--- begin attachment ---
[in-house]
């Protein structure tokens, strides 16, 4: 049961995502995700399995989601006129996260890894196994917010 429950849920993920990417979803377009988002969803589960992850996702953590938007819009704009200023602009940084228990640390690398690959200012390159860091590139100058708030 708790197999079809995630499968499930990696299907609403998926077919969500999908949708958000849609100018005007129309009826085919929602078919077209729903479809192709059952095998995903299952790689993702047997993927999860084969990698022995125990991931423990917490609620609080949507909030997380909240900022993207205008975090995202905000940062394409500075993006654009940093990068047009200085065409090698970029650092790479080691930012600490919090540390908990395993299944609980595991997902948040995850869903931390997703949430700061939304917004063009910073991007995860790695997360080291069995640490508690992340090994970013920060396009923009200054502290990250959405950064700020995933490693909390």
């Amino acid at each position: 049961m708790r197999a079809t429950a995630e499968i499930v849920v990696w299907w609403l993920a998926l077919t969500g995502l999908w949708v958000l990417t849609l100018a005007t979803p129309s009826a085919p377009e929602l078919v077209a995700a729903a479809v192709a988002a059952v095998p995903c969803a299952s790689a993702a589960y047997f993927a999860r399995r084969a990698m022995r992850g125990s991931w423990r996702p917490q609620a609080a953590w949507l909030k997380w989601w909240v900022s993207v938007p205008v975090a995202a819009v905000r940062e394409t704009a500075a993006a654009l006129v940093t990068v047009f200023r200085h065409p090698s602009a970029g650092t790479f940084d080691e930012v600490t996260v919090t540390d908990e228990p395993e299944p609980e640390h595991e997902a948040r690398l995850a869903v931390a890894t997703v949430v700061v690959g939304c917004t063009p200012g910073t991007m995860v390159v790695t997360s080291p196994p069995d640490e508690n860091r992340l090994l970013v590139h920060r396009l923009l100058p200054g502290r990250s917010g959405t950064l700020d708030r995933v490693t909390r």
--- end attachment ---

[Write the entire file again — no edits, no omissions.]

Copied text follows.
[in-house]
């Protein structure tokens, strides 16, 4: 049961995502995700399995989601006129996260890894196994917010 429950849920993920990417979803377009988002969803589960992850996702953590938007819009704009200023602009940084228990640390690398690959200012390159860091590139100058708030 708790197999079809995630499968499930990696299907609403998926077919969500999908949708958000849609100018005007129309009826085919929602078919077209729903479809192709059952095998995903299952790689993702047997993927999860084969990698022995125990991931423990917490609620609080949507909030997380909240900022993207205008975090995202905000940062394409500075993006654009940093990068047009200085065409090698970029650092790479080691930012600490919090540390908990395993299944609980595991997902948040995850869903931390997703949430700061939304917004063009910073991007995860790695997360080291069995640490508690992340090994970013920060396009923009200054502290990250959405950064700020995933490693909390």
């Amino acid at each position: 049961m708790r197999a079809t429950a995630e499968i499930v849920v990696w299907w609403l993920a998926l077919t969500g995502l999908w949708v958000l990417t849609l100018a005007t979803p129309s009826a085919p377009e929602l078919v077209a995700a729903a479809v192709a988002a059952v095998p995903c969803a299952s790689a993702a589960y047997f993927a999860r399995r084969a990698m022995r992850g125990s991931w423990r996702p917490q609620a609080a953590w949507l909030k997380w989601w909240v900022s993207v938007p205008v975090a995202a819009v905000r940062e394409t704009a500075a993006a654009l006129v940093t990068v047009f200023r200085h065409p090698s602009a970029g650092t790479f940084d080691e930012v600490t996260v919090t540390d908990e228990p395993e299944p609980e640390h595991e997902a948040r690398l995850a869903v931390a890894t997703v949430v700061v690959g939304c917004t063009p200012g910073t991007m995860v390159v790695t997360s080291p196994p069995d640490e508690n860091r992340l090994l970013v590139h920060r396009l923009l100058p200054g502290r990250s917010g959405t950064l700020d708030r995933v490693t909390r």